Preprints may be issued with a note like “This is a preprint. Preprints are preliminary reports that have not undergone peer review. They should not be considered conclusive, used to inform clinical practice, or referenced by the media as validated information” (example from Research Square).

According to,  publishers like Wiley, Springer, Elsevier and others state that preprints are not regarded as publications and consequently do not disqualify such manuscripts when submitted. However, Quintessence publishing Company is conspicuously absent from this list. It is also worth mentioning that prestigious medical journals, like New England Journal of Medicine and The Lancet accept preprints.

One might believe that all journals published by the above publishers adhere to the same guidelines in regard to preprints. Thus, Elsevier specifically declares that it “does not view the following uses of a work as prior publication: publication in the form of an abstract; publication as an academic thesis; publication as an electronic preprint”.

Springer, on the other hand, appears less clear: Whereas the BMC journals state that “posting a manuscript on a preprint server or an author’s personal or institutional website does not constitute previous publication”, the Journal of Maxillofacial and Oral Surgery express that “submission of a manuscript implies: “that the work described has not been published before; that it is not under consideration for publication anywhere else.” The latter formulation is obviously open for interpretation.

Likewise, Wiley states that it: “… believes that in communities where non-commercial preprint servers exist, journals should allow for the submission of manuscripts which have already been made available on such a server”. However, at least one of the dental journals produced by Wiley, our own European Journal of Oral Sciences, expressly state in their instructions to authors: “This journal will not consider for review articles previously available as preprints on servers such as ArXiv, bioRxiv, psyArXiv, SocArXiv, engrXiv, etc. In this context should be noted that EJOS is not owned by Wiley, which only produces the dental journal on EJOS’ instructions/conditions. The same is probably the case for other dental journals.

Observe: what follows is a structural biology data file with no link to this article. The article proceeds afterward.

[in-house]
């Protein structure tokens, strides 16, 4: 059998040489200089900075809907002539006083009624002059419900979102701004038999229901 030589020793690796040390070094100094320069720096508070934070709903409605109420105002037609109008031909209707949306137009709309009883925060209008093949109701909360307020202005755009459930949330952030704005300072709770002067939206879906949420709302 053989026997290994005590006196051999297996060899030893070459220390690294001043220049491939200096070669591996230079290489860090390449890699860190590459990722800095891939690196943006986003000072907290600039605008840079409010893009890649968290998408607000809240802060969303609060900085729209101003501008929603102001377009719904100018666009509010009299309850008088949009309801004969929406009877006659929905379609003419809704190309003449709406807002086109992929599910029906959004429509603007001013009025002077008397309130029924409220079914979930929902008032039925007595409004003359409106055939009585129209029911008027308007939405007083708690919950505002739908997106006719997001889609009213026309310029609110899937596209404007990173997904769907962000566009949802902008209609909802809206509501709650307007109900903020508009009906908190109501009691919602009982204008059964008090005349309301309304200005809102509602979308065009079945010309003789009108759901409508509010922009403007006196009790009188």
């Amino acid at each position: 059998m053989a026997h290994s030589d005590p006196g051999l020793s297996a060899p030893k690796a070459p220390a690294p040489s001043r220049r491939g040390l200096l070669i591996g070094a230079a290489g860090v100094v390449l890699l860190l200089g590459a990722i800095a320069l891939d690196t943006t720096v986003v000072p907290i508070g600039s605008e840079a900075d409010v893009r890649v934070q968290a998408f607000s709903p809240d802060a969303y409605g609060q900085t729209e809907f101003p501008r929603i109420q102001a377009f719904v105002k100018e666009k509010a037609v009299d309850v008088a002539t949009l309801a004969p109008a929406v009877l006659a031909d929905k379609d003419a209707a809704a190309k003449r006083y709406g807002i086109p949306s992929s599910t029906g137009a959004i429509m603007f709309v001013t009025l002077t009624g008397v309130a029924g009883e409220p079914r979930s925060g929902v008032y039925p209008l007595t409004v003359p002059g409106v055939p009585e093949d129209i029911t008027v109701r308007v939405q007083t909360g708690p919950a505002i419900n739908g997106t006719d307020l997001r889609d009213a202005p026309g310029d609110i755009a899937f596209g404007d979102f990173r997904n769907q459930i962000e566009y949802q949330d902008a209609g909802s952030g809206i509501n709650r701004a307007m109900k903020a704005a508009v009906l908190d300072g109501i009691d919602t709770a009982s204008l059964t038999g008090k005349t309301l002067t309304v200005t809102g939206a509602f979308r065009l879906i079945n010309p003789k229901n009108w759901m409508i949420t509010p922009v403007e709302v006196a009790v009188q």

Due to such divergent editorial policies, unfortunate authors may find themselves in a situation that their work is summarily rejected by some dental journals because the preprint is regarded as a publication. An important aspect in this context is that preprints are given a DOI-number and therefore cannot be removed or erased – even if the manuscript is rejected after it has been evaluated by a dental journal. It is also important to know that preprints are searchable and therefore appear in checks for plagiarism.

To our knowledge there is no available overview of which dental journals will accept or reject a manuscript that has been pre-printed. In order to avoid the above predicament, authors are strongly warned against pre-printing their manuscripts, because this would seriously restrict the choice of journals that will subsequently accept and evaluate a submission.

January 1, 2021

G. Strand,